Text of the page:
Behind the Veil: Barriers and bias

Violent Muslim extremists are attracting infamy by releasing videos of their atrocities on the Internet, leaving many of Westchester's own Muslim families angered, upset and sometimes unfairly targeted by barriers and bias.



"ISIS has nothing to do with Islam," says Ayse Keskin, a Turkish immigrant and new American citizen living in Sleepy Hollow with her husband Shakir and 3-year-old daughter, Nyshe. "ISIS mostly kills the Muslim people."



Shakir Keskin runs the Turkish Cultural Center of Westchester. The couple says they hope a better understanding of their religion will help break down some of the obstacles Muslims face here in the United States.



"We shouldn't characterize people by their outfits or hair," Ayse Keskin says. "I think there is more to it, and we have to get to know people and give them a chance."



Dr. Esra Caylan, a friend of the Keskins who is a pediatric pulmonologist with the Children's and Women's Physicians group at Westchester Medical Center, says her young patients and their parents are sometimes shocked by her Muslim clothing.



"Sometimes, I can see on their face they are like, 'Who is this?'" Dr. Caylan says. "When they know you are a good doctor, doing a good job with their kid, it doesn't matter where you are coming from or what you are wearing."



Many Muslim woman say that one of the biggest misconceptions about their religion is that they are treated unfairly. Women are often required to cover up with headscarves to enter their mosques and pray. Many wear similar cover in public.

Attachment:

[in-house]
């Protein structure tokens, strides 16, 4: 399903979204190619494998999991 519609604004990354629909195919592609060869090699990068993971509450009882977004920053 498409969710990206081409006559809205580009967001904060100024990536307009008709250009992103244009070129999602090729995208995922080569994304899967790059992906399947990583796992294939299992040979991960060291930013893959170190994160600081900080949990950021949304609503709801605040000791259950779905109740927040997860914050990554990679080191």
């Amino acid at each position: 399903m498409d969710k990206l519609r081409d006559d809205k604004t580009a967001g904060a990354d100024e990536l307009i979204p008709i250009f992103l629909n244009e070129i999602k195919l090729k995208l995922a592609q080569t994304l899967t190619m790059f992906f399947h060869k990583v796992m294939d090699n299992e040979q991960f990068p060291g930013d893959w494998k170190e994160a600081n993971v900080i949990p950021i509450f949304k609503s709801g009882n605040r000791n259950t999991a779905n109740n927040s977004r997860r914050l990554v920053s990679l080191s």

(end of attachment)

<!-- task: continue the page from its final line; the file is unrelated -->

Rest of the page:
Women are also kept together when worshipping -- in the back of the mosque, separated from the men.



The imam at the mosque in Thornwood says this is because men and women aren't supposed to mix side by side, which could create a distraction during prayer.



But Keskin says that's not a sign of inequality.



"As a person, we are equal," she says. "Man and woman are equal in front of God."



Still, Muslim women's attire here in the U.S. can often draw unwanted or unnerving attention from strangers.



"One of my daughters was made truly uncomfortable," Keskin says, when a man demanded to know why she wasn't wearing a veil or headscarf.



And Dr. Caylan says she was once heckled in the middle of the street in Manhattan.



But behind the veil, Keskin and Caylan say they want what all mothers want, happiness for their children.



"I really want for our children a place where they can live together without judging each other," Keskin says. "And we have to make this happen."


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